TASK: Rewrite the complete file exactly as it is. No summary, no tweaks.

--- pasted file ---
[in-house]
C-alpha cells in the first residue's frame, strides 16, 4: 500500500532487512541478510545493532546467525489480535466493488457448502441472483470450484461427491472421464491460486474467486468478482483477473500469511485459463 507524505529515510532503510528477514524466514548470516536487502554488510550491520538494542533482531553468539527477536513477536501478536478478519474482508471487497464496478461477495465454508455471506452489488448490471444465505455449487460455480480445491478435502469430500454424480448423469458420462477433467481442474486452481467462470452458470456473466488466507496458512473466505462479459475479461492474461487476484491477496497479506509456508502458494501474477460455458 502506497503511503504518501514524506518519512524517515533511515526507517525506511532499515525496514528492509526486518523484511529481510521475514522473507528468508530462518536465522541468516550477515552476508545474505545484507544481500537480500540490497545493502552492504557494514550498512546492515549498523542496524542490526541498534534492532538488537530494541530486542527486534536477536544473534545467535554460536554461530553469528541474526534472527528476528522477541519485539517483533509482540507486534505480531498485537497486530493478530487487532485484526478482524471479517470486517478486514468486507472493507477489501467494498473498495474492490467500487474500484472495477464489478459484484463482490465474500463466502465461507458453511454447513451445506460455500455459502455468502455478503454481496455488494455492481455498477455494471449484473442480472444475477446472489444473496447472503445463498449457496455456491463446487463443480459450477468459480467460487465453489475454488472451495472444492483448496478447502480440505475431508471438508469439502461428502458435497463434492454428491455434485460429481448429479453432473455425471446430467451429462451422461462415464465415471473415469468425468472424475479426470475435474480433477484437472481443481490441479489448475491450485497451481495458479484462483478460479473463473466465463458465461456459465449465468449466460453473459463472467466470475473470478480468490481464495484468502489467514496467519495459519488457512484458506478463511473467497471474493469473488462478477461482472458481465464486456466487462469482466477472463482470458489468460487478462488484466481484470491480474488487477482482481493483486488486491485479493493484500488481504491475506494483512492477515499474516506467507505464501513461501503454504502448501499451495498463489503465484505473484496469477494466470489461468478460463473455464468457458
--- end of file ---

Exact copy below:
[in-house]
C-alpha cells in the first residue's frame, strides 16, 4: 500500500532487512541478510545493532546467525489480535466493488457448502441472483470450484461427491472421464491460486474467486468478482483477473500469511485459463 507524505529515510532503510528477514524466514548470516536487502554488510550491520538494542533482531553468539527477536513477536501478536478478519474482508471487497464496478461477495465454508455471506452489488448490471444465505455449487460455480480445491478435502469430500454424480448423469458420462477433467481442474486452481467462470452458470456473466488466507496458512473466505462479459475479461492474461487476484491477496497479506509456508502458494501474477460455458 502506497503511503504518501514524506518519512524517515533511515526507517525506511532499515525496514528492509526486518523484511529481510521475514522473507528468508530462518536465522541468516550477515552476508545474505545484507544481500537480500540490497545493502552492504557494514550498512546492515549498523542496524542490526541498534534492532538488537530494541530486542527486534536477536544473534545467535554460536554461530553469528541474526534472527528476528522477541519485539517483533509482540507486534505480531498485537497486530493478530487487532485484526478482524471479517470486517478486514468486507472493507477489501467494498473498495474492490467500487474500484472495477464489478459484484463482490465474500463466502465461507458453511454447513451445506460455500455459502455468502455478503454481496455488494455492481455498477455494471449484473442480472444475477446472489444473496447472503445463498449457496455456491463446487463443480459450477468459480467460487465453489475454488472451495472444492483448496478447502480440505475431508471438508469439502461428502458435497463434492454428491455434485460429481448429479453432473455425471446430467451429462451422461462415464465415471473415469468425468472424475479426470475435474480433477484437472481443481490441479489448475491450485497451481495458479484462483478460479473463473466465463458465461456459465449465468449466460453473459463472467466470475473470478480468490481464495484468502489467514496467519495459519488457512484458506478463511473467497471474493469473488462478477461482472458481465464486456466487462469482466477472463482470458489468460487478462488484466481484470491480474488487477482482481493483486488486491485479493493484500488481504491475506494483512492477515499474516506467507505464501513461501503454504502448501499451495498463489503465484505473484496469477494466470489461468478460463473455464468457458